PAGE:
Today, walking through the streets of Littlehampton, I saw an image that was crying out to be photographed. On the pebble-dashed wall of a drab, 1950s house, an England flag limply hung next to a rusting satellite dish. It neatly encapsulated the spirit of the new Britain (not to mention England's performance in the World Cup).
But just as I started to get my camera out, a battered Transit van containing four bare-chested skinheads pulled up. It was their house. I slowly put the camera back in my pocket and started walking. I'd lost the photo, but saved a fortune in dental work.
I had decided to go to Littlehampton in a moment of desperation, after my wife made it clear that she wanted us all out of the house. I had a hazy, eight-year-old's memory of sandy beaches and amusement arcades and thought that Littlehampton would offer the right combination of shallow, sensory experiences for my sons. How wrong I was.
It was probably just as well that I had mistakenly parked my car over a mile from the beach, as this enabled me to enjoy the pleasures of the town centre. If you're ever in Littlehampton, you simply must visit the "Dinky Doo Diner":
If I ever get to the stage where I travel by electric wheelchair to an eatery that is named after male genitalia, please have me humanely destroyed.
One thing that Littlehampton certainly couldn't be accused of is being a clone town. There are lots of small, locally-owned shops, but this is because most of the big retail chains wouldn't be seen dead in Littlehampton. A combination of low rents and mild psychosis has resulted in a large number of shops selling goods of varying degrees of pointlessness. I wouldn't be at all surprised if there is a shop solely dedicated to hair nets or computer diskettes.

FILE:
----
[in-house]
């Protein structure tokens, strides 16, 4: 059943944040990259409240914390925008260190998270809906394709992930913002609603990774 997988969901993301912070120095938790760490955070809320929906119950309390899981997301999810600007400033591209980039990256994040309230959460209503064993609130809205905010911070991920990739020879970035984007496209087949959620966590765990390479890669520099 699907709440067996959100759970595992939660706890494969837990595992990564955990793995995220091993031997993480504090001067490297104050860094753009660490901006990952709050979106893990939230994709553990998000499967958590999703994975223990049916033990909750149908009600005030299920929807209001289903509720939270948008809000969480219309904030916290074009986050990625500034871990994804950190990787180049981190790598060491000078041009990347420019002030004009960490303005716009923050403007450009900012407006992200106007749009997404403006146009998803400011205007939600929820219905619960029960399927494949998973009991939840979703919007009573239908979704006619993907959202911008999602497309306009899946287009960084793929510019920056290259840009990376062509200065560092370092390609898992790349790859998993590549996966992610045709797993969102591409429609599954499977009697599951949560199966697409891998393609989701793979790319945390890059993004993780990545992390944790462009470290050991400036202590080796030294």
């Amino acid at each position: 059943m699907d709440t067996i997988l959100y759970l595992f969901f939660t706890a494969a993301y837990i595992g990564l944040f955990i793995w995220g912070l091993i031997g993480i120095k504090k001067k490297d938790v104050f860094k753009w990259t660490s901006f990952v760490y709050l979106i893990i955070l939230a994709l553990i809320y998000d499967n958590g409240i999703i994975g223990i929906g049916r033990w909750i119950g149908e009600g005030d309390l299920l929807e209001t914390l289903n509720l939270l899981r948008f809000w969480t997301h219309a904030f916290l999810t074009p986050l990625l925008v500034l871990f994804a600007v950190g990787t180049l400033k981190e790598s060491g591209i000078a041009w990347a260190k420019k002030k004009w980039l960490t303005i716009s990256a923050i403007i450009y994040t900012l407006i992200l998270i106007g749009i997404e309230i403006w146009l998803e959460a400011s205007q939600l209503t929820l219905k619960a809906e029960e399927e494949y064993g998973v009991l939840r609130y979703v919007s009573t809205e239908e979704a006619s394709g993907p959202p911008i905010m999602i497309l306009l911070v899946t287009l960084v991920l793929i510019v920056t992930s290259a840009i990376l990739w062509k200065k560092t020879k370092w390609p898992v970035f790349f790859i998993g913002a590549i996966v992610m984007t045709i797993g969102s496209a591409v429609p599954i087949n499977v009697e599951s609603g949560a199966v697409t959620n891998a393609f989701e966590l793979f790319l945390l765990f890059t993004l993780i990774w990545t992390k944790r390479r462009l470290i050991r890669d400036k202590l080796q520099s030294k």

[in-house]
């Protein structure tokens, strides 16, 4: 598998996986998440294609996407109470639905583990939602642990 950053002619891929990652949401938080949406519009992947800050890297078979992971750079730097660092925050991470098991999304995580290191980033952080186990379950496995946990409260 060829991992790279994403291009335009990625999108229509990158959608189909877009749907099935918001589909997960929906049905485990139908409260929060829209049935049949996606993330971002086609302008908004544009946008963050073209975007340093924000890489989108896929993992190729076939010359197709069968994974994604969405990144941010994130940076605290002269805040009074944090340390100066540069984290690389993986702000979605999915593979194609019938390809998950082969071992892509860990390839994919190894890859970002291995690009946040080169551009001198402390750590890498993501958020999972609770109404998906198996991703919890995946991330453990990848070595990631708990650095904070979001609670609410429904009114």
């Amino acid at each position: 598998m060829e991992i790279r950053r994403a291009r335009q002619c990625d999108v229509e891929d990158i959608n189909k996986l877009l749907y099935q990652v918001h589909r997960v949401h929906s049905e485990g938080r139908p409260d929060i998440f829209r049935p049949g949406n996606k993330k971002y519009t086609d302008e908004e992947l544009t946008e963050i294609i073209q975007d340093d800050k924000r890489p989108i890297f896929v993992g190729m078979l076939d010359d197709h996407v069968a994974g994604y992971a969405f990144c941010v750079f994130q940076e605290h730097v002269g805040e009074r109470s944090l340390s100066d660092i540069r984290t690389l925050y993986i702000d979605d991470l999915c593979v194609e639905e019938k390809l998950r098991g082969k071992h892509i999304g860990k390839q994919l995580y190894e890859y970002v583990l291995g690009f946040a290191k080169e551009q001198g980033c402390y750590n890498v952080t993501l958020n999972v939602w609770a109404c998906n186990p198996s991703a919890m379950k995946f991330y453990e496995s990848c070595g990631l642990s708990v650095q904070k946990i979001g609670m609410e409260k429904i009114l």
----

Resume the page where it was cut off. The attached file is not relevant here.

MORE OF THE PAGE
As we approached the seafront, we passed an army recruitment fair which I would imagine was very successful. What fear would a tour of duty in Afghanistan hold when you have already experienced Littlehampton?
A roadsign helpfully pointed the way to "The Sea", but when we got there it wasn't there. Where had it gone? The amusement arcade was still there, but wasn't what it used to be. Where were the laughing sailors and the elegant Chinese woman who carefully wrote a card telling your fortune?
I also felt that the clientelle had gone downhill:
I bought an ice cream from a lady who must have been at least 80. She had a refinement that seemed out of place with her flabby, tattooed, shaven-headed customers and I wondered if she ever hankered after the days when men wore hats and people minded their Ps and Qs.
"The people here are weird. Can we go home?", my eldest son pleaded. We started walking and after passing the shell of a new branch of Lidl, saw the home of Littlehampton's sole, middle-class inhabitant:
Littlehampton is not an affluent area, but even when people do have money there is a poverty of ambition. The owner of this car has been able to afford a personalised numberplate, but how do they choose to express their individuality?
I don't think any circumferences are involved in this numberplate, but I'm intrigued by the fact that someone has taken the time and expense to secure this registration. In the Republic of Steerforth (actually not a republic, because I'd rather have a monarchy than Tony Blair or Margaret Thatcher as head of state), people with personalised numberplates would be subject to punitive legislation.
If you are in America, going to the "Hamptons" may have some kudos, but in Sussex it is something to be avoided.